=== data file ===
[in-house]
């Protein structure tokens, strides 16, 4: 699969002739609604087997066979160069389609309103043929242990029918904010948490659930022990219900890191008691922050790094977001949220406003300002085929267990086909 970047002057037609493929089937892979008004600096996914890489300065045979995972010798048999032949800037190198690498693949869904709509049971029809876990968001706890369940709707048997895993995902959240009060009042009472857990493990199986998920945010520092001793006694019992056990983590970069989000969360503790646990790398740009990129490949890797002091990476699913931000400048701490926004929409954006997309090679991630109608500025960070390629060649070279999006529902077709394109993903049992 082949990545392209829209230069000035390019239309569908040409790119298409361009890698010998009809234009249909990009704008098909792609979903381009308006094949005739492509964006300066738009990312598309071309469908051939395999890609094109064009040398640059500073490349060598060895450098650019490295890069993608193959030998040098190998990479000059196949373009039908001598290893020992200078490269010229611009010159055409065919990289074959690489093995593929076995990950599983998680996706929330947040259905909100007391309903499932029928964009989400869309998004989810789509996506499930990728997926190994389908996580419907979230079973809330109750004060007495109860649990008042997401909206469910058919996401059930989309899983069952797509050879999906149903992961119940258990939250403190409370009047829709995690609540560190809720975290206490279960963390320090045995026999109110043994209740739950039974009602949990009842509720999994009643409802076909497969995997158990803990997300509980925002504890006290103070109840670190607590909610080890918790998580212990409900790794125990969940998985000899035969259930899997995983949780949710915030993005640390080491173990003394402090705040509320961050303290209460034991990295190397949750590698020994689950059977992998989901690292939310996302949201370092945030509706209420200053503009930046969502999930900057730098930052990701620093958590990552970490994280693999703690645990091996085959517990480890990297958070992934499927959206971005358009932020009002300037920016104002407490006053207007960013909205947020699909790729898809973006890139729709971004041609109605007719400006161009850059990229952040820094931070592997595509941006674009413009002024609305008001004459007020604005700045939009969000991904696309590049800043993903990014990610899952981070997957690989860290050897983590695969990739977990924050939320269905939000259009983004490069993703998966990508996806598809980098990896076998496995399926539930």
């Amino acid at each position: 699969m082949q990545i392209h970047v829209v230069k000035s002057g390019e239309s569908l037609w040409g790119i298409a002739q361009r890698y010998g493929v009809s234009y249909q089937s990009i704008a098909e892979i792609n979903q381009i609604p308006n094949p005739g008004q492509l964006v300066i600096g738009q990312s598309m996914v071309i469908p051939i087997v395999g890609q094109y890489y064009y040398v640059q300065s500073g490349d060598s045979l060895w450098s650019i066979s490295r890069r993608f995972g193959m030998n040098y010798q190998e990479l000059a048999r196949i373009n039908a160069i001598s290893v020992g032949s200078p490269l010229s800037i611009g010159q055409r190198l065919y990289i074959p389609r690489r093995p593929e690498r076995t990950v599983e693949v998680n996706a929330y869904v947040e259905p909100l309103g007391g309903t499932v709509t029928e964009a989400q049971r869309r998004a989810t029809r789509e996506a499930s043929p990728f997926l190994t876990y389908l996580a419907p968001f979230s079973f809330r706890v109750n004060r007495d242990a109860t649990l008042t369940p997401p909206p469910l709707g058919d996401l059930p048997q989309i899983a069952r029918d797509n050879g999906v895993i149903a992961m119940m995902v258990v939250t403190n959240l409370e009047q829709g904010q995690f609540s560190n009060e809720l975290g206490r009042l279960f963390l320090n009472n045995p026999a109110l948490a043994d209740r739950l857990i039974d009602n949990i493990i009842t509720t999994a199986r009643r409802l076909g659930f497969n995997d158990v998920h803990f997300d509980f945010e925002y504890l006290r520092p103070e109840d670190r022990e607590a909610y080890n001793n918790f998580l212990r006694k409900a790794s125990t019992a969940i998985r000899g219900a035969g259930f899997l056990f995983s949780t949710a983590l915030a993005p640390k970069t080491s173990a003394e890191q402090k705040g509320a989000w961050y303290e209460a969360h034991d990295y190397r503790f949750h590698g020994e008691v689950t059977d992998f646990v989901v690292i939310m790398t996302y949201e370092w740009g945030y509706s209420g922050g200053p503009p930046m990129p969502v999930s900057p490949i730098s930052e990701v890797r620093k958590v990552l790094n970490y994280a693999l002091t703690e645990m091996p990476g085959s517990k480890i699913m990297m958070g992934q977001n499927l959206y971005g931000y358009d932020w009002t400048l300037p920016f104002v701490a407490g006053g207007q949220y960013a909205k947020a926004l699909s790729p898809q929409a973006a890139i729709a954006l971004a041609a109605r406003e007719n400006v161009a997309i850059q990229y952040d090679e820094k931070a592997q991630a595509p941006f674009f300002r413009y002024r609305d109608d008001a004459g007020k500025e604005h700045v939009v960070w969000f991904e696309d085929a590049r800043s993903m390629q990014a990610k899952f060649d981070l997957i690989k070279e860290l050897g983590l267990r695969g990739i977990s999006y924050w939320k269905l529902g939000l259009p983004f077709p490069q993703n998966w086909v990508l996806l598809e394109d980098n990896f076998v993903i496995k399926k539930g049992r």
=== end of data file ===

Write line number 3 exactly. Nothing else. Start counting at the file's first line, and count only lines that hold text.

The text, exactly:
């Amino acid at each position: 699969m082949q990545i392209h970047v829209v230069k000035s002057g390019e239309s569908l037609w040409g790119i298409a002739q361009r890698y010998g493929v009809s234009y249909q089937s990009i704008a098909e892979i792609n979903q381009i609604p308006n094949p005739g008004q492509l964006v300066i600096g738009q990312s598309m996914v071309i469908p051939i087997v395999g890609q094109y890489y064009y040398v640059q300065s500073g490349d060598s045979l060895w450098s650019i066979s490295r890069r993608f995972g193959m030998n040098y010798q190998e990479l000059a048999r196949i373009n039908a160069i001598s290893v020992g032949s200078p490269l010229s800037i611009g010159q055409r190198l065919y990289i074959p389609r690489r093995p593929e690498r076995t990950v599983e693949v998680n996706a929330y869904v947040e259905p909100l309103g007391g309903t499932v709509t029928e964009a989400q049971r869309r998004a989810t029809r789509e996506a499930s043929p990728f997926l190994t876990y389908l996580a419907p968001f979230s079973f809330r706890v109750n004060r007495d242990a109860t649990l008042t369940p997401p909206p469910l709707g058919d996401l059930p048997q989309i899983a069952r029918d797509n050879g999906v895993i149903a992961m119940m995902v258990v939250t403190n959240l409370e009047q829709g904010q995690f609540s560190n009060e809720l975290g206490r009042l279960f963390l320090n009472n045995p026999a109110l948490a043994d209740r739950l857990i039974d009602n949990i493990i009842t509720t999994a199986r009643r409802l076909g659930f497969n995997d158990v998920h803990f997300d509980f945010e925002y504890l006290r520092p103070e109840d670190r022990e607590a909610y080890n001793n918790f998580l212990r006694k409900a790794s125990t019992a969940i998985r000899g219900a035969g259930f899997l056990f995983s949780t949710a983590l915030a993005p640390k970069t080491s173990a003394e890191q402090k705040g509320a989000w961050y303290e209460a969360h034991d990295y190397r503790f949750h590698g020994e008691v689950t059977d992998f646990v989901v690292i939310m790398t996302y949201e370092w740009g945030y509706s209420g922050g200053p503009p930046m990129p969502v999930s900057p490949i730098s930052e990701v890797r620093k958590v990552l790094n970490y994280a693999l002091t703690e645990m091996p990476g085959s517990k480890i699913m990297m958070g992934q977001n499927l959206y971005g931000y358009d932020w009002t400048l300037p920016f104002v701490a407490g006053g207007q949220y960013a909205k947020a926004l699909s790729p898809q929409a973006a890139i729709a954006l971004a041609a109605r406003e007719n400006v161009a997309i850059q990229y952040d090679e820094k931070a592997q991630a595509p941006f674009f300002r413009y002024r609305d109608d008001a004459g007020k500025e604005h700045v939009v960070w969000f991904e696309d085929a590049r800043s993903m390629q990014a990610k899952f060649d981070l997957i690989k070279e860290l050897g983590l267990r695969g990739i977990s999006y924050w939320k269905l529902g939000l259009p983004f077709p490069q993703n998966w086909v990508l996806l598809e394109d980098n990896f076998v993903i496995k399926k539930g049992r």